I don’t have a computer, so I don’t have to contend with e-mail. I do have — what do you call it, when you send printed messages over the phone? . . . A fax, yeah, that’s it. I do have one of those.
A good editor is someone who knows what your problem is.
There’s a scene in my next book in which a character who’s been traveling around with this girl leaves her in a motel room and goes out to see some buddies. The next morning, he comes back and he’s hungover. Terribly hungover. And he says, “I can’t believe what we did with those chickens last night.” And that’s all he says. She wonders what they were doing with those chickens — but it’s left to the imagination.
If an adverb became a character in one of my books, I’d have it shot. Immediately.
Reading Hemingway inspired me to think about my own sound on the page. I would copy down a paragraph from For Who The Bell Tolls, and, without looking at the book, I’d try to continue writing in that voice. It was an exercise I’d do to try and find my own sound.
I started out of course with Hemingway when I learned how to write. Until I realized Hemingway doesn’t have a sense of humor. He never has anything funny in his stories.
After 58 years you’d think writing would get easier. It doesn’t. If you’re lucky, you become harder to please. That’s all right, it’s still a pleasure.
If work was a good thing, the rich would have it all and not let you do it.
It doesn’t have to make sense, it just has to sound like it does.
My grandson, Max, who is an all state lacrosse player, once gave me some lacrosse advice: A limp pass is like a limp dick; it doesn’t get the job done. I think the same can be said about limp writing.
My most important piece of advice to all you would-be writers: when you write, try to leave out all the parts readers skip.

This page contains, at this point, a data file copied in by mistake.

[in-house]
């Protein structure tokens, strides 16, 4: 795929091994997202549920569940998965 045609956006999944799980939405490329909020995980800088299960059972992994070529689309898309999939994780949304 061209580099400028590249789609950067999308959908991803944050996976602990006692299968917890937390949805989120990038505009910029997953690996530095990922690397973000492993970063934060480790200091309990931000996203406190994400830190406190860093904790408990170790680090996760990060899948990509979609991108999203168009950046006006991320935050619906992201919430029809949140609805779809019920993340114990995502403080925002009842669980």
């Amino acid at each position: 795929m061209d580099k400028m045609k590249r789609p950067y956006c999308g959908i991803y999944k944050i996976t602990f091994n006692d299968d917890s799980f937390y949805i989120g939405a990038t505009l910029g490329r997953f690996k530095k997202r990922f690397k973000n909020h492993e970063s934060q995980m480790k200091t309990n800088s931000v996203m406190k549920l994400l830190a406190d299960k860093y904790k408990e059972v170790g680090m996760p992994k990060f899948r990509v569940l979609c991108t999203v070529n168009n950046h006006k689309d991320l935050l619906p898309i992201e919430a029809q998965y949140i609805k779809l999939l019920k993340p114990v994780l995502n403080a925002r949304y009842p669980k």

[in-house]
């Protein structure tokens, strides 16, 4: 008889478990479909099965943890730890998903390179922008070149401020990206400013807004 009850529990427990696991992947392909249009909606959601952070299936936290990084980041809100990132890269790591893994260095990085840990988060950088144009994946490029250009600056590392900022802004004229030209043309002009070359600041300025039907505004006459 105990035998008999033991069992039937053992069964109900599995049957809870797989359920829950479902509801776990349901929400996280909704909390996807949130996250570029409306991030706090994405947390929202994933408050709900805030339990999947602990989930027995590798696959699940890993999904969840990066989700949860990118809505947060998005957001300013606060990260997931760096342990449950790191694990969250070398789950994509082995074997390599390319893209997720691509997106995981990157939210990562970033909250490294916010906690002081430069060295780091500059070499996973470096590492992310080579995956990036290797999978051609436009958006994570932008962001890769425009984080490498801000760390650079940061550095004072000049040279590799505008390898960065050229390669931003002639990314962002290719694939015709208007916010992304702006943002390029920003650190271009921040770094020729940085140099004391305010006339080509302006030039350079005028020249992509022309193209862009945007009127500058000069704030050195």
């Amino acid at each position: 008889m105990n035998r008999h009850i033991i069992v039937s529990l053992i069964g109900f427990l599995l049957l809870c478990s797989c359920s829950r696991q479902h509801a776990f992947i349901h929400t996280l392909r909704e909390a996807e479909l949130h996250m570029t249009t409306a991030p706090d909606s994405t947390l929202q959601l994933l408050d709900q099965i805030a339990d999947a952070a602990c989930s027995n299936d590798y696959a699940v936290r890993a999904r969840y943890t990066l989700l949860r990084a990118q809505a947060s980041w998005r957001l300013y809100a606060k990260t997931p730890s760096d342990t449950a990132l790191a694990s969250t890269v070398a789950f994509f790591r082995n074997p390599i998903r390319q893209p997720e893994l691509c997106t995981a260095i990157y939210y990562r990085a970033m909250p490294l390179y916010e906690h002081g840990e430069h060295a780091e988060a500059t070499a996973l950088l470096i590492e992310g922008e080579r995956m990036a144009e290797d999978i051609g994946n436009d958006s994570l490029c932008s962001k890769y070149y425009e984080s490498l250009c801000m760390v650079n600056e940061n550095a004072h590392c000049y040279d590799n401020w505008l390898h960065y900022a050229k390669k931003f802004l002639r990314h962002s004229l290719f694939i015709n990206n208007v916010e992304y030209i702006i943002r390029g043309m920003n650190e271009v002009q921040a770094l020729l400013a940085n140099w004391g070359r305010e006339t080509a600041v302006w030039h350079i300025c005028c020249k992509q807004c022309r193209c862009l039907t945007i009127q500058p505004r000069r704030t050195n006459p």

Never use a verb other than “said” to carry dialogue. The line of dialogue belongs to the character; the verb is the writer sticking his nose in. I once noticed Mary McCarthy ending a line of dialogue with ‘she asseverated,’ and I had to stop reading to get the dictionary.
Think of what you skip reading a novel: thick paragraphs of prose you can see have too many words in them. What the writer is doing, he’s writing, perpetrating hooptedoodle, perhaps taking another shot at the weather, or has gone into the character’s head, and the reader either knows what the guy’s thinking or doesn’t care. I’ll bet you don’t skip dialogue.
And to sum up, here are Elmore Leonard’s Ten Rules of Writing:
1. Never open a book with weather.
2. Avoid prologues.
3. Never use a verb other than “said” to carry dialogue.
4. Never use an adverb to modify the verb “said”…he admonished gravely.
5. Keep your exclamation points under control. You are allowed no more than two or three per 100,000 words of prose.
6. Never use the words “suddenly” or “all hell broke loose.”
7. Use regional dialect, patois, sparingly.
8. Avoid detailed descriptions of characters.
9. Don’t go into great detail describing places and things.
10. Try to leave out the part that readers tend to skip.
My most important rule is one that sums up the 10:
If it sounds like writing, I rewrite it.